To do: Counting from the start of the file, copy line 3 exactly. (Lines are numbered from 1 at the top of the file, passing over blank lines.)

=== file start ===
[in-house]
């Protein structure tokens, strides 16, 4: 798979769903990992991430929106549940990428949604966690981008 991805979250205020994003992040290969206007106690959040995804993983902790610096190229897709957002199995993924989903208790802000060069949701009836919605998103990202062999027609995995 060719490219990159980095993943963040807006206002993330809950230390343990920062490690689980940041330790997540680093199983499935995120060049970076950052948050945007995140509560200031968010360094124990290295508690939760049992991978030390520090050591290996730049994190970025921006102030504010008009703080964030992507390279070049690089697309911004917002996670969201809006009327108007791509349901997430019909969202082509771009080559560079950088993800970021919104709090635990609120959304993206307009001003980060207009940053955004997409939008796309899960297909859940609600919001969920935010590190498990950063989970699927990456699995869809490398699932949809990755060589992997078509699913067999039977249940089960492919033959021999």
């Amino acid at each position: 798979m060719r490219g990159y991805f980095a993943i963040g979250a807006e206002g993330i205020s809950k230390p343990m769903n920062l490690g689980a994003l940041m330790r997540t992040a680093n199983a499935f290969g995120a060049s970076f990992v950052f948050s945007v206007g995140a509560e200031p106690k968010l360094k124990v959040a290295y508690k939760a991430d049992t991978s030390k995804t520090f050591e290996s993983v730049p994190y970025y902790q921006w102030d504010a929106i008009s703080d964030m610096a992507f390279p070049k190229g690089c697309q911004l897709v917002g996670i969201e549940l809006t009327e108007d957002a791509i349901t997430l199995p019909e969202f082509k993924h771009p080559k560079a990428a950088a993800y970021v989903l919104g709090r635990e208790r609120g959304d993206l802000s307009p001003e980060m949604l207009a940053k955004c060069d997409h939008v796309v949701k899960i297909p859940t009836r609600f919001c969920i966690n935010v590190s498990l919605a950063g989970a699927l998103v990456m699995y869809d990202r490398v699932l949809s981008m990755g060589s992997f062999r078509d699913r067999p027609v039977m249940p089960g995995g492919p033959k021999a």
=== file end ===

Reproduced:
């Amino acid at each position: 798979m060719r490219g990159y991805f980095a993943i963040g979250a807006e206002g993330i205020s809950k230390p343990m769903n920062l490690g689980a994003l940041m330790r997540t992040a680093n199983a499935f290969g995120a060049s970076f990992v950052f948050s945007v206007g995140a509560e200031p106690k968010l360094k124990v959040a290295y508690k939760a991430d049992t991978s030390k995804t520090f050591e290996s993983v730049p994190y970025y902790q921006w102030d504010a929106i008009s703080d964030m610096a992507f390279p070049k190229g690089c697309q911004l897709v917002g996670i969201e549940l809006t009327e108007d957002a791509i349901t997430l199995p019909e969202f082509k993924h771009p080559k560079a990428a950088a993800y970021v989903l919104g709090r635990e208790r609120g959304d993206l802000s307009p001003e980060m949604l207009a940053k955004c060069d997409h939008v796309v949701k899960i297909p859940t009836r609600f919001c969920i966690n935010v590190s498990l919605a950063g989970a699927l998103v990456m699995y869809d990202r490398v699932l949809s981008m990755g060589s992997f062999r078509d699913r067999p027609v039977m249940p089960g995995g492919p033959k021999a």